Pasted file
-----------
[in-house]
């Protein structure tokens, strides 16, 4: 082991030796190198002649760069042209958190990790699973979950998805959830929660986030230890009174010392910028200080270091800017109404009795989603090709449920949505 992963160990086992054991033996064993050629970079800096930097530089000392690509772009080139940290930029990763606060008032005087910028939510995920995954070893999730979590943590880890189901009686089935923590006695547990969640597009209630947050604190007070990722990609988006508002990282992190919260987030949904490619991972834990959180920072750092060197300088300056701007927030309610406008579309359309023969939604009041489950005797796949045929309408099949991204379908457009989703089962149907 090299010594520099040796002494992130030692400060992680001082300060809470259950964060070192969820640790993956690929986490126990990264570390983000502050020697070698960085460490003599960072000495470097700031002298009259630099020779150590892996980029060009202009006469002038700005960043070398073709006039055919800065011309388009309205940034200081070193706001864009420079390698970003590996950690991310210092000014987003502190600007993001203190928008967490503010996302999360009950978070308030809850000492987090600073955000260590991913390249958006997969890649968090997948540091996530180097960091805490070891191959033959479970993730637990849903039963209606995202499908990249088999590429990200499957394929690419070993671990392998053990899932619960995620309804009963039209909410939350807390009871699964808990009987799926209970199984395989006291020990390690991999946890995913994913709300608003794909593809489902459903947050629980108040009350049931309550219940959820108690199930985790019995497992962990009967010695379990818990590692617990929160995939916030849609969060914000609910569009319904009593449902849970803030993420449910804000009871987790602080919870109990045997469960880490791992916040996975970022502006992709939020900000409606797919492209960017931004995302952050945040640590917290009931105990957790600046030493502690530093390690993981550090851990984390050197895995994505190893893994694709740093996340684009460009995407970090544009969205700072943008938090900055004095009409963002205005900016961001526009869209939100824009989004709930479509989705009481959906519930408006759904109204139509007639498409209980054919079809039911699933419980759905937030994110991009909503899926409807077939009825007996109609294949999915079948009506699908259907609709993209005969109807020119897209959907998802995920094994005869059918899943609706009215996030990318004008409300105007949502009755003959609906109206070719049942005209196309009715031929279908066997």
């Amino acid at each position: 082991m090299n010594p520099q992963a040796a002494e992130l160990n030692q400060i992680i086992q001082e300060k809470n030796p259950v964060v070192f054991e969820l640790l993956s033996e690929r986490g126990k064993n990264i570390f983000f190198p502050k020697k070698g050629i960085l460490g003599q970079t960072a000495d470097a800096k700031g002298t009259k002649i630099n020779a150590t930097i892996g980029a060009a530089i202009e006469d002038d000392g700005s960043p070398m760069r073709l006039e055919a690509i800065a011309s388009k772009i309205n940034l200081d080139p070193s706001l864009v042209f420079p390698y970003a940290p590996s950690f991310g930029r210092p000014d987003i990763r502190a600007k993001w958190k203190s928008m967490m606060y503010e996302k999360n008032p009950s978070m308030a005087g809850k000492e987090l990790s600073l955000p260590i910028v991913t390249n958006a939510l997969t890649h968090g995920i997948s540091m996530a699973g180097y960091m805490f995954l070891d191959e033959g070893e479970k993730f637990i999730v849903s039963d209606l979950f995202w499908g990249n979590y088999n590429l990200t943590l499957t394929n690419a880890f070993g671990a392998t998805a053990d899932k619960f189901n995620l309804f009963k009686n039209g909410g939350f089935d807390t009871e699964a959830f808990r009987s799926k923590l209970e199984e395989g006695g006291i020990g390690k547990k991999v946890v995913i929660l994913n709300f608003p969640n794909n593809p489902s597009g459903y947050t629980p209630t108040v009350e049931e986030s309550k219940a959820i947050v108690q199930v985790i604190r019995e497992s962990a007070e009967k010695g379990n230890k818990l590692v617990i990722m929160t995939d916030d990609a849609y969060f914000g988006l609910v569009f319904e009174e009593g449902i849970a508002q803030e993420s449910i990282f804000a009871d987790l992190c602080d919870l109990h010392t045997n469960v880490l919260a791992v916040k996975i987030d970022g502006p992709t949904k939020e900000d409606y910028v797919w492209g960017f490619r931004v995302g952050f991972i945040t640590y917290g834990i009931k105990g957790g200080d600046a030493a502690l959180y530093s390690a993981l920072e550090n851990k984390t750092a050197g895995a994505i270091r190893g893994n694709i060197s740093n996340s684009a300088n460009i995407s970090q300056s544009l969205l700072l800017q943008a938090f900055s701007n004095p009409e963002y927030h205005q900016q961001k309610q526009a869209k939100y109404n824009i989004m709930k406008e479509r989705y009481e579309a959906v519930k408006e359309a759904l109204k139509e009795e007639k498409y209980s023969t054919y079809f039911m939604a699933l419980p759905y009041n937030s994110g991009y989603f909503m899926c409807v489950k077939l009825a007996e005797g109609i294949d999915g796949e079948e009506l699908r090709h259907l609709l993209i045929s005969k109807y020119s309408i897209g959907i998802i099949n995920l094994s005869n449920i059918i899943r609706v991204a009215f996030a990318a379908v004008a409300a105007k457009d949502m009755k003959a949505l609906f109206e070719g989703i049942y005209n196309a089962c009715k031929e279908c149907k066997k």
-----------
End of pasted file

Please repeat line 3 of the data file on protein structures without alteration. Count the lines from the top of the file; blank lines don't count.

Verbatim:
């Amino acid at each position: 082991m090299n010594p520099q992963a040796a002494e992130l160990n030692q400060i992680i086992q001082e300060k809470n030796p259950v964060v070192f054991e969820l640790l993956s033996e690929r986490g126990k064993n990264i570390f983000f190198p502050k020697k070698g050629i960085l460490g003599q970079t960072a000495d470097a800096k700031g002298t009259k002649i630099n020779a150590t930097i892996g980029a060009a530089i202009e006469d002038d000392g700005s960043p070398m760069r073709l006039e055919a690509i800065a011309s388009k772009i309205n940034l200081d080139p070193s706001l864009v042209f420079p390698y970003a940290p590996s950690f991310g930029r210092p000014d987003i990763r502190a600007k993001w958190k203190s928008m967490m606060y503010e996302k999360n008032p009950s978070m308030a005087g809850k000492e987090l990790s600073l955000p260590i910028v991913t390249n958006a939510l997969t890649h968090g995920i997948s540091m996530a699973g180097y960091m805490f995954l070891d191959e033959g070893e479970k993730f637990i999730v849903s039963d209606l979950f995202w499908g990249n979590y088999n590429l990200t943590l499957t394929n690419a880890f070993g671990a392998t998805a053990d899932k619960f189901n995620l309804f009963k009686n039209g909410g939350f089935d807390t009871e699964a959830f808990r009987s799926k923590l209970e199984e395989g006695g006291i020990g390690k547990k991999v946890v995913i929660l994913n709300f608003p969640n794909n593809p489902s597009g459903y947050t629980p209630t108040v009350e049931e986030s309550k219940a959820i947050v108690q199930v985790i604190r019995e497992s962990a007070e009967k010695g379990n230890k818990l590692v617990i990722m929160t995939d916030d990609a849609y969060f914000g988006l609910v569009f319904e009174e009593g449902i849970a508002q803030e993420s449910i990282f804000a009871d987790l992190c602080d919870l109990h010392t045997n469960v880490l919260a791992v916040k996975i987030d970022g502006p992709t949904k939020e900000d409606y910028v797919w492209g960017f490619r931004v995302g952050f991972i945040t640590y917290g834990i009931k105990g957790g200080d600046a030493a502690l959180y530093s390690a993981l920072e550090n851990k984390t750092a050197g895995a994505i270091r190893g893994n694709i060197s740093n996340s684009a300088n460009i995407s970090q300056s544009l969205l700072l800017q943008a938090f900055s701007n004095p009409e963002y927030h205005q900016q961001k309610q526009a869209k939100y109404n824009i989004m709930k406008e479509r989705y009481e579309a959906v519930k408006e359309a759904l109204k139509e009795e007639k498409y209980s023969t054919y079809f039911m939604a699933l419980p759905y009041n937030s994110g991009y989603f909503m899926c409807v489950k077939l009825a007996e005797g109609i294949d999915g796949e079948e009506l699908r090709h259907l609709l993209i045929s005969k109807y020119s309408i897209g959907i998802i099949n995920l094994s005869n449920i059918i899943r609706v991204a009215f996030a990318a379908v004008a409300a105007k457009d949502m009755k003959a949505l609906f109206e070719g989703i049942y005209n196309a089962c009715k031929e279908c149907k066997k």